The 1950s were arguably the greatest years of the Western — the period in which clichés were sustained and destabilized through psychology, revisionism, high style, and the kind of grandeur that follows when the most durable clichés are reframed against classical paradigms. Consider “The Furies,” in which a baggy reworking of the Oresteia is played out in an agora that stretches to the horizon, encompassing endless cattle pastures, mountainous outposts, a city strip with a saloon and bank, and communities of squatters. Yet ponderousness has no place on this Ponderosa. Anthony Mann was a director who knew his Aeschylus well enough to keep the story front and center, goading it with efficiency and brio, confining the poetry to visual effects that make the story memorable and, in two instances of sudden violence, awful — but in a good, Greek way.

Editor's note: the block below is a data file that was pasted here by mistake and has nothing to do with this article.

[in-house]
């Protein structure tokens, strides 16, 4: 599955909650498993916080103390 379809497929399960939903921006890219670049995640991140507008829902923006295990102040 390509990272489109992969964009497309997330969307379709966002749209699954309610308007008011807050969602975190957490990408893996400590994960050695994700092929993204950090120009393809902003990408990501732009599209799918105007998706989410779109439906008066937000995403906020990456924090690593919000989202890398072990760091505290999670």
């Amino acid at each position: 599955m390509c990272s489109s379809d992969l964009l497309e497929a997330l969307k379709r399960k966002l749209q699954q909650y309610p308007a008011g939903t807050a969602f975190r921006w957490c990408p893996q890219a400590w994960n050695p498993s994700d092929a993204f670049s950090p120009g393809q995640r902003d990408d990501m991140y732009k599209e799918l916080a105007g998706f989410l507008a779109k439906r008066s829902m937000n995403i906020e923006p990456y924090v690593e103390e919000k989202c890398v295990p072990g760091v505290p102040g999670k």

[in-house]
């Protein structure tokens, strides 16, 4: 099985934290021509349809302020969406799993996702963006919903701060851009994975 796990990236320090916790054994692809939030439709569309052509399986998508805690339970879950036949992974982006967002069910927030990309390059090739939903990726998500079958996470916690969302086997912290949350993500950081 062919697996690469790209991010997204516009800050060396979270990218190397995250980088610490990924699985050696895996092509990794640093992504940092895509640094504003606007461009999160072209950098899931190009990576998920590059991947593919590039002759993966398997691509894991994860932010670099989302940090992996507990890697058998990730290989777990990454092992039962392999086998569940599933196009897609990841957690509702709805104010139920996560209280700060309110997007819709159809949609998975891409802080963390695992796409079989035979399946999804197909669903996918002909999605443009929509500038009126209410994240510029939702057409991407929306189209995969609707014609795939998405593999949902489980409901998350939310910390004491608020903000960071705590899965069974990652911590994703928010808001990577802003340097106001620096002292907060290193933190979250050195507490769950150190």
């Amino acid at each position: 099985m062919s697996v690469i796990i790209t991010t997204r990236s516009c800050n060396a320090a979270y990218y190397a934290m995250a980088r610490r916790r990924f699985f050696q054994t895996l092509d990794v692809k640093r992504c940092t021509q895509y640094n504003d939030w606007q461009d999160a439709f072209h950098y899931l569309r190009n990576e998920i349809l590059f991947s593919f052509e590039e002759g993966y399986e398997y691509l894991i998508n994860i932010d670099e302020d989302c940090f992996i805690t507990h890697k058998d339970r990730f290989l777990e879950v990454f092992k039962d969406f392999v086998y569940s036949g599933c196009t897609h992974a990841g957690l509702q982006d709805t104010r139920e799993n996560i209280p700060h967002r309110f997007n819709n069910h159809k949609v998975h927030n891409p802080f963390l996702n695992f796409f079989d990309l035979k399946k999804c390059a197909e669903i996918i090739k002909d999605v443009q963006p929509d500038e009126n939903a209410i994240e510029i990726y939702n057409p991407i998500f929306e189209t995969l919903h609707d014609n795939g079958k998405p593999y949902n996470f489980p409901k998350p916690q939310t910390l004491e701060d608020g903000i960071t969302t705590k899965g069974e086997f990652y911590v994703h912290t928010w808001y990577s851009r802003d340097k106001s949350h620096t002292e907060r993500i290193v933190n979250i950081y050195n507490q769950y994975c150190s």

more from the NY Sun here.